For years political cartoons have shaped the often unflattering popular view of public figures. One of the most-often-portrayed figures of the twentieth century was the automobile manufacturer Henry Ford. Through editorial drawings, a vivid picture of Ford was presented that became the source of myths that surrounded him and continue even to this day.
Drawing Conclusions on Henry Ford is the first and only collection that brings together in one volume these editorial cartoons. They date back as far as the time Ford introduced the Model T in 1908 and extend forward to the introduction of the Model A and subsequent V8 engines in the 1930s. They illustrate the emergence of many of the popular myths surrounding Henry Ford, as seen and understood by the average citizen during the opening decades of the twentieth century. With 150 illustrations, the reader is able to trace the evolving images of Ford from a time period when caricature images of public figures were a primary source of information about those persons. Sometimes funny, sometimes sharp and critical, these cartoons are entertaining in themselves. Viewed as a whole, they create anew view of the Henry Ford story.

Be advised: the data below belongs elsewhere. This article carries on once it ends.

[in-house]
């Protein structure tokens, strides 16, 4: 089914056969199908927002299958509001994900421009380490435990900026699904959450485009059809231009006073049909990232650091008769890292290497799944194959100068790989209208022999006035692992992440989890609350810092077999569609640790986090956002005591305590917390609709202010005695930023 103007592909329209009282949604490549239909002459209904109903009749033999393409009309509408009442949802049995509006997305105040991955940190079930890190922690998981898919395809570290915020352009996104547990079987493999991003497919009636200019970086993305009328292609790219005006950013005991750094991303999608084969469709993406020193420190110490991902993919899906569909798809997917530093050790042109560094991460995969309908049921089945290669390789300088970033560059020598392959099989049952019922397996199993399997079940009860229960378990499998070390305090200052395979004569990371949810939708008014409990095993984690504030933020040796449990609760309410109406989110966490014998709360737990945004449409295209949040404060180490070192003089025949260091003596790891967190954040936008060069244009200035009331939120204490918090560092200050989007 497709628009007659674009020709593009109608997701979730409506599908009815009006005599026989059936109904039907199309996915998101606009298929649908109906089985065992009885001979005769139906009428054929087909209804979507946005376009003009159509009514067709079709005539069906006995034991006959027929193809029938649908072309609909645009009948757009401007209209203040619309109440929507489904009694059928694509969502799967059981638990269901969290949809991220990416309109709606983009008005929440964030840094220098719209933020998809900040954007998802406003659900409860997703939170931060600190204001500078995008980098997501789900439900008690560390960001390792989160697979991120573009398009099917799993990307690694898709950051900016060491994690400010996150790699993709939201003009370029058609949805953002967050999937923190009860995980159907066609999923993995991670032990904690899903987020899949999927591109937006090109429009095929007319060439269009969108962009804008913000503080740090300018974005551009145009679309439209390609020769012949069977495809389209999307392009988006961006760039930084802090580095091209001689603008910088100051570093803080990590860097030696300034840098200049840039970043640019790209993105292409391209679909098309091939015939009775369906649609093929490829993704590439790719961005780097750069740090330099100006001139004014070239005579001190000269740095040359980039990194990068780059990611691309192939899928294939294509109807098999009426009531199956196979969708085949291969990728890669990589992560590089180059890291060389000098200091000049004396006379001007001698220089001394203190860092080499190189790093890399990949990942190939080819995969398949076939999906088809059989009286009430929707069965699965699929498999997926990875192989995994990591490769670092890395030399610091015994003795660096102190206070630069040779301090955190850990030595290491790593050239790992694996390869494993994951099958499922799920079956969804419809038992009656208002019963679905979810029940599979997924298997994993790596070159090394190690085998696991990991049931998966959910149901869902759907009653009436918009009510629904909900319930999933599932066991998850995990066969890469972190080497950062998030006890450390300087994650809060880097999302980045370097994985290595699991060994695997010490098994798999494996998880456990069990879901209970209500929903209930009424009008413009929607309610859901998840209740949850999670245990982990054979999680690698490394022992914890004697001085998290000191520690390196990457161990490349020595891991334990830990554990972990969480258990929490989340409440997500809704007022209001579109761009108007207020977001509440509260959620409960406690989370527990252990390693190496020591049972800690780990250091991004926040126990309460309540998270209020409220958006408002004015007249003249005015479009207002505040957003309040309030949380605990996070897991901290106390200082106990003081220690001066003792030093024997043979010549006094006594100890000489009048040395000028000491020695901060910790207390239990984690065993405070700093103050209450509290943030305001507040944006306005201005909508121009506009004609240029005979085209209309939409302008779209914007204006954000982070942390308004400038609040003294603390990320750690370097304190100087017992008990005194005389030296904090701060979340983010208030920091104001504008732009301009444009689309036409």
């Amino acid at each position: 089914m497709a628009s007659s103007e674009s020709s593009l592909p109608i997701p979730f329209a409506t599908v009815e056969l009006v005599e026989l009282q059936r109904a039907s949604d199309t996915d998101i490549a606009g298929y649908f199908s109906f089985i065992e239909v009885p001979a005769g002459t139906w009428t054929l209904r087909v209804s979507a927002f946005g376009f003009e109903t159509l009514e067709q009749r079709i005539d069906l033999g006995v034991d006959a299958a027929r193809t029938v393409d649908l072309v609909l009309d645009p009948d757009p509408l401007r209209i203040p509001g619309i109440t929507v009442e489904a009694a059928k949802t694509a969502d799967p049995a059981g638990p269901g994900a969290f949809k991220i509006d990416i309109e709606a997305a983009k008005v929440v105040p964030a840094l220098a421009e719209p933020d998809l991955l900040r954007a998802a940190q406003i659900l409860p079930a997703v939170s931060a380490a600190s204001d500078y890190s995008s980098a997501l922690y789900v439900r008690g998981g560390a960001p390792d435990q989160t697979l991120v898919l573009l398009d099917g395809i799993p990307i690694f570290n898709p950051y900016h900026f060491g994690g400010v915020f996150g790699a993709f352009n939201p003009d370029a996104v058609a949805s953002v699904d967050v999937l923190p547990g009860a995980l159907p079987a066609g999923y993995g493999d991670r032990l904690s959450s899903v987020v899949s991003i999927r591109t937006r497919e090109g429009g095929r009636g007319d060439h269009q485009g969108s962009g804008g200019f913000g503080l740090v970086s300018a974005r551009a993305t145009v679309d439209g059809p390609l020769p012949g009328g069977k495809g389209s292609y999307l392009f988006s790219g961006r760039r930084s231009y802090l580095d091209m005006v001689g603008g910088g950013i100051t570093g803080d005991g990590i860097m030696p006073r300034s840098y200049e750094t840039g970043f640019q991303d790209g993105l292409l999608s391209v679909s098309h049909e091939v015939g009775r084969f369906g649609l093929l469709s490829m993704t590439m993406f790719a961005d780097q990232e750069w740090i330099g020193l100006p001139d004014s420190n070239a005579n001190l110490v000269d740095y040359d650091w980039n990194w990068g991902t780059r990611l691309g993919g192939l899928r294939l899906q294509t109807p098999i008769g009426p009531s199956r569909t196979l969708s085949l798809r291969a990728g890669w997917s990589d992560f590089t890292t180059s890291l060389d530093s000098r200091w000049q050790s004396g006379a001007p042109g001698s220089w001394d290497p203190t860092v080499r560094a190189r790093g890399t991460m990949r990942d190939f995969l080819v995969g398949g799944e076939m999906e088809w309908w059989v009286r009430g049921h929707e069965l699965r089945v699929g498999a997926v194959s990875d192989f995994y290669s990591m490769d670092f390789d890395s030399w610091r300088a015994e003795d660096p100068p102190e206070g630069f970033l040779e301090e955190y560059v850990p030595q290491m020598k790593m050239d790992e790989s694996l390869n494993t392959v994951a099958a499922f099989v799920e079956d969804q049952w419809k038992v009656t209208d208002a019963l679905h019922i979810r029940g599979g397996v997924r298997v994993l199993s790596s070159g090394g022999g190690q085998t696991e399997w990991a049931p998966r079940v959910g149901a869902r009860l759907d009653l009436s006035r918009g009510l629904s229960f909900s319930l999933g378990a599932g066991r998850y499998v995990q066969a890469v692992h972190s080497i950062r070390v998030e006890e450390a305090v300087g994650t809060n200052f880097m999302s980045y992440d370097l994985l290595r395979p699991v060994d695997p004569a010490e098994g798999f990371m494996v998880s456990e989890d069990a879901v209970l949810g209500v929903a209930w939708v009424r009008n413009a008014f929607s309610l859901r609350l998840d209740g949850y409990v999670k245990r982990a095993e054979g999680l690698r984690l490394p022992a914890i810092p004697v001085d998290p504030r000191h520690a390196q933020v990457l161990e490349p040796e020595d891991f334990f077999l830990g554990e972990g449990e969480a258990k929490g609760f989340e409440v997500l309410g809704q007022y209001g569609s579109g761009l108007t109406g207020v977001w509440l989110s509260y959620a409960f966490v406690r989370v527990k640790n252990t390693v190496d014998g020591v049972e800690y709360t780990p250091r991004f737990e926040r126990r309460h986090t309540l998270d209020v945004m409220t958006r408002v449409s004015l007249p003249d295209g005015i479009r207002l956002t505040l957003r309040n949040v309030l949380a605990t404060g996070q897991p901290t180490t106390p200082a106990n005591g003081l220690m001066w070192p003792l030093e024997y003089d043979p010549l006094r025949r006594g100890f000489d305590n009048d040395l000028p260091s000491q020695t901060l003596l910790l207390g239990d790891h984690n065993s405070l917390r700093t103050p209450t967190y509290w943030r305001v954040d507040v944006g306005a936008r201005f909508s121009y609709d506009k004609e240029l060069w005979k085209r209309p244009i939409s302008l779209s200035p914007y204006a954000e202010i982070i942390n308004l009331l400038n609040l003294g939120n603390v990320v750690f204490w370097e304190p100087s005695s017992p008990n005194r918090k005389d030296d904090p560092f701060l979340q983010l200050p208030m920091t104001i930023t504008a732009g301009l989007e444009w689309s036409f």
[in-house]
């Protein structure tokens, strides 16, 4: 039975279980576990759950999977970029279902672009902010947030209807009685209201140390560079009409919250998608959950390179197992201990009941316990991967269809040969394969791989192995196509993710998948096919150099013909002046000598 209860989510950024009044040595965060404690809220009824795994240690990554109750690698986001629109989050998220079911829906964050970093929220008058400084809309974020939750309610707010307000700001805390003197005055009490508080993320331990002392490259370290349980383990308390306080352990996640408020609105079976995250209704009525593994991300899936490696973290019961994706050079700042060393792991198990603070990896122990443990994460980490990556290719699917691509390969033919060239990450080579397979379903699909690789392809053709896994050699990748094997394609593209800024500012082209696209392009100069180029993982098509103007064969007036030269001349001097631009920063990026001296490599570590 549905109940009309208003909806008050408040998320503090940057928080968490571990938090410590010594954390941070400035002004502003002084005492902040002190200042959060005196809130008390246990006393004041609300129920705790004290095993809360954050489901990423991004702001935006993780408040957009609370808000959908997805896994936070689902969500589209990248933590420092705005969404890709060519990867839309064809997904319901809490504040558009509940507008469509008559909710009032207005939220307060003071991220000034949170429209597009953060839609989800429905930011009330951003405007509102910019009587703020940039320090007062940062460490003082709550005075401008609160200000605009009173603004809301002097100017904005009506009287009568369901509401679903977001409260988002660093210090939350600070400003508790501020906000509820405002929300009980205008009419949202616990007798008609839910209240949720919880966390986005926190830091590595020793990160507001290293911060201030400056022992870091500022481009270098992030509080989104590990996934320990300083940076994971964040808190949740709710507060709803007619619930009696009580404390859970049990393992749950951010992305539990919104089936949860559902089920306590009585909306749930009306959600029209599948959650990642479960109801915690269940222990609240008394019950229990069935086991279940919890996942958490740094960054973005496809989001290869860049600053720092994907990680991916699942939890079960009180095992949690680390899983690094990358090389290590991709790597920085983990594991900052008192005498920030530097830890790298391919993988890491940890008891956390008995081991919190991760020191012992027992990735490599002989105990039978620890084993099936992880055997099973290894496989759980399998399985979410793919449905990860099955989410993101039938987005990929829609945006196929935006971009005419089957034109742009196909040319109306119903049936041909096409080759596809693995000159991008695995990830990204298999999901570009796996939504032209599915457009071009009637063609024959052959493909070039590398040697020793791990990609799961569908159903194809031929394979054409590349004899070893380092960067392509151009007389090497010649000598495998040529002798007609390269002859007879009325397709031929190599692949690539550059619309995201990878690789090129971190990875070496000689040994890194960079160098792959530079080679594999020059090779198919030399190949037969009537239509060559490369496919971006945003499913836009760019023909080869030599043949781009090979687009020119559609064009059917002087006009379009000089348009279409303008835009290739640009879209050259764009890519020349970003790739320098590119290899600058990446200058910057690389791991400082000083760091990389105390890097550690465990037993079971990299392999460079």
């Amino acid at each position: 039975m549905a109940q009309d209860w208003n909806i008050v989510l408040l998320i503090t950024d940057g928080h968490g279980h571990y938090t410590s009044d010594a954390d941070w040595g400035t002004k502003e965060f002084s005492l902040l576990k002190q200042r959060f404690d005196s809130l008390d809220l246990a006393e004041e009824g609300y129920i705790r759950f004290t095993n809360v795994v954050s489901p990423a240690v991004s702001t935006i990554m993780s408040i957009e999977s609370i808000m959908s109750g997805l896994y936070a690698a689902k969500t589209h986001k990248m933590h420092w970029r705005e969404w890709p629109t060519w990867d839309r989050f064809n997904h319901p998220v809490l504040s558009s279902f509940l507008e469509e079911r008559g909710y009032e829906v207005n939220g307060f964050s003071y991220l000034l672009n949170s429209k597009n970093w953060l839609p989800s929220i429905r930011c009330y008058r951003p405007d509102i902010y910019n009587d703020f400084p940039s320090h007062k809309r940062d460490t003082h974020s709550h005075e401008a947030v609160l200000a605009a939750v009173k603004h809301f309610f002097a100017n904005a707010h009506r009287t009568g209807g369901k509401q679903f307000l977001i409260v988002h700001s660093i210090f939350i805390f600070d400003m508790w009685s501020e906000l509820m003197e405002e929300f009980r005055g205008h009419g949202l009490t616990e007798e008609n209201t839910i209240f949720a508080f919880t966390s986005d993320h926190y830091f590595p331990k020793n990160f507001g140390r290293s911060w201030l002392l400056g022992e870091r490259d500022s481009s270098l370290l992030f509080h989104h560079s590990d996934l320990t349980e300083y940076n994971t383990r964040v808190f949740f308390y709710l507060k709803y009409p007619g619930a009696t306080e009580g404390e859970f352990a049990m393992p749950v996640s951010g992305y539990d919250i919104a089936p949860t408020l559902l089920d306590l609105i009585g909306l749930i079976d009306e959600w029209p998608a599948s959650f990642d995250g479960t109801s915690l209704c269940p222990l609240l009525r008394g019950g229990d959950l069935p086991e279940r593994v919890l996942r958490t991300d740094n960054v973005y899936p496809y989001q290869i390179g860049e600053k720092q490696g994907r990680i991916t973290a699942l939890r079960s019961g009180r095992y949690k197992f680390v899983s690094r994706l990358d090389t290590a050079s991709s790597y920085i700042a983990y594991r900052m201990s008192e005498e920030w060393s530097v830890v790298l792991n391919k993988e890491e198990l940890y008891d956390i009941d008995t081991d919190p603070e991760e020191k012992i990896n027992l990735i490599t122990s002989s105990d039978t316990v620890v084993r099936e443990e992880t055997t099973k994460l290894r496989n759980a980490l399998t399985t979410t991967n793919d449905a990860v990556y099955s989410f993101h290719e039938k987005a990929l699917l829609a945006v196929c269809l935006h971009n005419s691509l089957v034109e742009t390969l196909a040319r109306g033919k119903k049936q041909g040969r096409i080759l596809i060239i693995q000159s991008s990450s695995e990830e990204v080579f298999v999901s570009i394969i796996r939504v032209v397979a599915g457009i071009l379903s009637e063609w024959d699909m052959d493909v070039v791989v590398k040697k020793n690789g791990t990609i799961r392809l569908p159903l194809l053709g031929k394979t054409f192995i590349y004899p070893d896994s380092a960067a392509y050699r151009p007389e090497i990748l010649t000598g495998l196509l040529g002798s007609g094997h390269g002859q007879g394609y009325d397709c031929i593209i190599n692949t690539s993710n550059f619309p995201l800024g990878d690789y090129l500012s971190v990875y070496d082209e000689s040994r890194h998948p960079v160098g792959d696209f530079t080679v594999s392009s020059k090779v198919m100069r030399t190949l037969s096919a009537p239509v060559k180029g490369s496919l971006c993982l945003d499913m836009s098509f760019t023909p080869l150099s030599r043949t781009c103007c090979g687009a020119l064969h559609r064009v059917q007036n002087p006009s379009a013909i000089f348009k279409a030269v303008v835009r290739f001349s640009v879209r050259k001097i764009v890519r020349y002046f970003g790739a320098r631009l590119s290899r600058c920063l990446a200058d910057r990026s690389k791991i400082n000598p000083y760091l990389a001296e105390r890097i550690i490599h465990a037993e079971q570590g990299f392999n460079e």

Rudolph V. Alvarado is a freelance writer and museum consultant, as well as the former programs leader for the Henry Ford Museum and Greenfield Village. Sonya Y. Alvarado is an instructor of English, at Eastern Michigan University and a former adjunct faculty member, Wayne State University.